A lot of Opposition supporters are extremely frustrated by the NiNi position. I’ve come to think the heart of the problem is a misunderstanding about the word “opposition.”
There are two ways to understand the word in a political context, and the subtle difference between the two has given rise to endless misunderstanding…
Princeton WordNet renders them as:
The first definition is generic: anyone who disagrees with something is in opposition to it. In English, at least, this generic meaning is conveyed by writing it with a little “o”. The second meaning – often capitalized in English – is specific: the Opposition is the particular set of parties and leaders that leads the opposition to the government.
(I didn’t know this rule of capitalization – so I haven’t been using it consistently in my last few posts – but it’s quite useful, so I’ll adopt it.)
The point about NiNis is that they are in opposition but not in Opposition.
When pollsters ask NiNis “are you part of the opposition?” what NiNis hear is “are you part of the Opposition?” They interpret it specifically, not generically.
Not surprisingly, they say no. The word brings to mind the old Coordinadora Democratica, what I’ve been calling the Traditional Opposition – and the one thing NiNis are agreed on is that they hate the Traditional Opposition. They reject its radicalism, its Chavez fixation, its obsession with incomprehensible detail, its negativism…they have lots and lots of perfectly good reasons to be upset with the Opposition .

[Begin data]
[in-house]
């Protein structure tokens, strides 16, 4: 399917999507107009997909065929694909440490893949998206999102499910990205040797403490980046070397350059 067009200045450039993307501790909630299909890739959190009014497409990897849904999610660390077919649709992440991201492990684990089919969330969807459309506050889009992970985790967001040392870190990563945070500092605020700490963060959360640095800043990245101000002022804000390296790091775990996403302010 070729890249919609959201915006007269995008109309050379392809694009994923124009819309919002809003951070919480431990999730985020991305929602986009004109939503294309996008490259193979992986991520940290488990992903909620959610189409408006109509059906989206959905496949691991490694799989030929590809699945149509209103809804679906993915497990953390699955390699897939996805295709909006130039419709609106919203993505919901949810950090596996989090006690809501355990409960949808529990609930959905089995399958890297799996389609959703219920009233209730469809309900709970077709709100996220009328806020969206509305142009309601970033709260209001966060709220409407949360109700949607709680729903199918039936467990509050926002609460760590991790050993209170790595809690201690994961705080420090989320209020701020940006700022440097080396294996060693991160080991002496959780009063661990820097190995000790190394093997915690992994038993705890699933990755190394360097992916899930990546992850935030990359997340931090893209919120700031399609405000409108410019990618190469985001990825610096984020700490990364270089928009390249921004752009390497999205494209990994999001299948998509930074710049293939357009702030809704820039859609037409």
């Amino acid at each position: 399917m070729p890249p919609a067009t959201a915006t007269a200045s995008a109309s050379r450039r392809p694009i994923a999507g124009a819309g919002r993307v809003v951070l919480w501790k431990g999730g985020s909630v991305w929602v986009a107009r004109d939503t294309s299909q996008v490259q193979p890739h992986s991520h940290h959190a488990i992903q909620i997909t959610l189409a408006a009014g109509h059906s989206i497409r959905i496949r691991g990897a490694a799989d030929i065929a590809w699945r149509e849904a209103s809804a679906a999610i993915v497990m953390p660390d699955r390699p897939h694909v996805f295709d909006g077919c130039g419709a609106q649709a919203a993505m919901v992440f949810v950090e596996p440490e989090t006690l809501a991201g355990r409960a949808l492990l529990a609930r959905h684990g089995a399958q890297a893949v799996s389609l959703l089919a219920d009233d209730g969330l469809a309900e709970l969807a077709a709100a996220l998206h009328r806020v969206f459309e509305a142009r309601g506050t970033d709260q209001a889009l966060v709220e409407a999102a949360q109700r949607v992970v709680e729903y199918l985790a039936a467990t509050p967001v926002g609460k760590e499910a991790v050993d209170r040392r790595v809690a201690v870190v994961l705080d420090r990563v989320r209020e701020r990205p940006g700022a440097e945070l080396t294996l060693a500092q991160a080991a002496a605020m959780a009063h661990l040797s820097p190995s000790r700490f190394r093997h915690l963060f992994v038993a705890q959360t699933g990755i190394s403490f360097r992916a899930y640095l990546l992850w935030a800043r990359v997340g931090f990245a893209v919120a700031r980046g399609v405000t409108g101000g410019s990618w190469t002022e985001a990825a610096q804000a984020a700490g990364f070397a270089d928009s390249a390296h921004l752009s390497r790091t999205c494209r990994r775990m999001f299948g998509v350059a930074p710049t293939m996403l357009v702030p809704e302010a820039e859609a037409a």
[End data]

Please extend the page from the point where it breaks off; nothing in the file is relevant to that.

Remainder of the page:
But Opposition supporters usually think of the word generically – and so they can’t fathom how anyone who is opposed to Chavez could possibly be a NiNi in good faith.
This, I think, is the reason so many Opposition supporters get so frustrated with opposition-minded NiNis. “If you oppose the government,” they say in exasperation, “then – by definition – you must be part of the opposition! Otherwise you’re either a fence-sitter, an opportunist or an idiot!”
“Not at all!” reply the NiNis, “we don’t have to be in the Opposition to be opposed to Chavez!”
Thing is: they’re talking about subtly different things, but this isn’t immediately apparent. So the misunderstanding drags on and on and on…
What the polling data show, though, is that the Opposition has lost the support of large chunks of the opposition. My last few posts just express my anger at the Opposition’s inability to grasp this, and its unwillingness take drastic action to reverse the trend.
If the Traditional Opposition doesn’t realize it has to change to win back the opposition, then the opposition will have to find a way to form a New Opposition – one embodying the message of optimism and renewal they constantly tell the pollsters they are hungry for.Caracas Chronicles is 100% reader-supported. Support independent Venezuelan journalism by making a donation.